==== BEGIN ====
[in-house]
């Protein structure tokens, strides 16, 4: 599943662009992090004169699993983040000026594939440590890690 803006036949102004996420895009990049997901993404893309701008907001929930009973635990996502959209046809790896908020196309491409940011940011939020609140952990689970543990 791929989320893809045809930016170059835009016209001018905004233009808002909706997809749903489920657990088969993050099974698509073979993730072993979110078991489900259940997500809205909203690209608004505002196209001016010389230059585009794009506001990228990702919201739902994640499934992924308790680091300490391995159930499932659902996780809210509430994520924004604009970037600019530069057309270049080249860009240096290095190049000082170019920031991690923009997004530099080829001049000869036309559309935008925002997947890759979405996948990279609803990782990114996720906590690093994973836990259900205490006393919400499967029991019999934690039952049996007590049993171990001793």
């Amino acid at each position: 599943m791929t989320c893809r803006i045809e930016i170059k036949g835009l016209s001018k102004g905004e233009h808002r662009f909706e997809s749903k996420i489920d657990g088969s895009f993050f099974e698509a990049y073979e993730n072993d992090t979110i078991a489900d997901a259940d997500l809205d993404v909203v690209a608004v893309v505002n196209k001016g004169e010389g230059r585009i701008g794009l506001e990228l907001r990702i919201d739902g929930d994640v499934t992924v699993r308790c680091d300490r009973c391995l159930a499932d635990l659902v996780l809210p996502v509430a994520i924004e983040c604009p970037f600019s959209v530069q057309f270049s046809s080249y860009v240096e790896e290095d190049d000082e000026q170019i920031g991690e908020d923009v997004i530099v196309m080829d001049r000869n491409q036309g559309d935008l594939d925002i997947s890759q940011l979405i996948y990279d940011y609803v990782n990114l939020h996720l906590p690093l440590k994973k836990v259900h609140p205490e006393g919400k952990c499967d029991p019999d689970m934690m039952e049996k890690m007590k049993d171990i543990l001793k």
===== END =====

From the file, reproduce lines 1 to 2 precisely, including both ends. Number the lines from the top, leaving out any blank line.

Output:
[in-house]
């Protein structure tokens, strides 16, 4: 599943662009992090004169699993983040000026594939440590890690 803006036949102004996420895009990049997901993404893309701008907001929930009973635990996502959209046809790896908020196309491409940011940011939020609140952990689970543990 791929989320893809045809930016170059835009016209001018905004233009808002909706997809749903489920657990088969993050099974698509073979993730072993979110078991489900259940997500809205909203690209608004505002196209001016010389230059585009794009506001990228990702919201739902994640499934992924308790680091300490391995159930499932659902996780809210509430994520924004604009970037600019530069057309270049080249860009240096290095190049000082170019920031991690923009997004530099080829001049000869036309559309935008925002997947890759979405996948990279609803990782990114996720906590690093994973836990259900205490006393919400499967029991019999934690039952049996007590049993171990001793």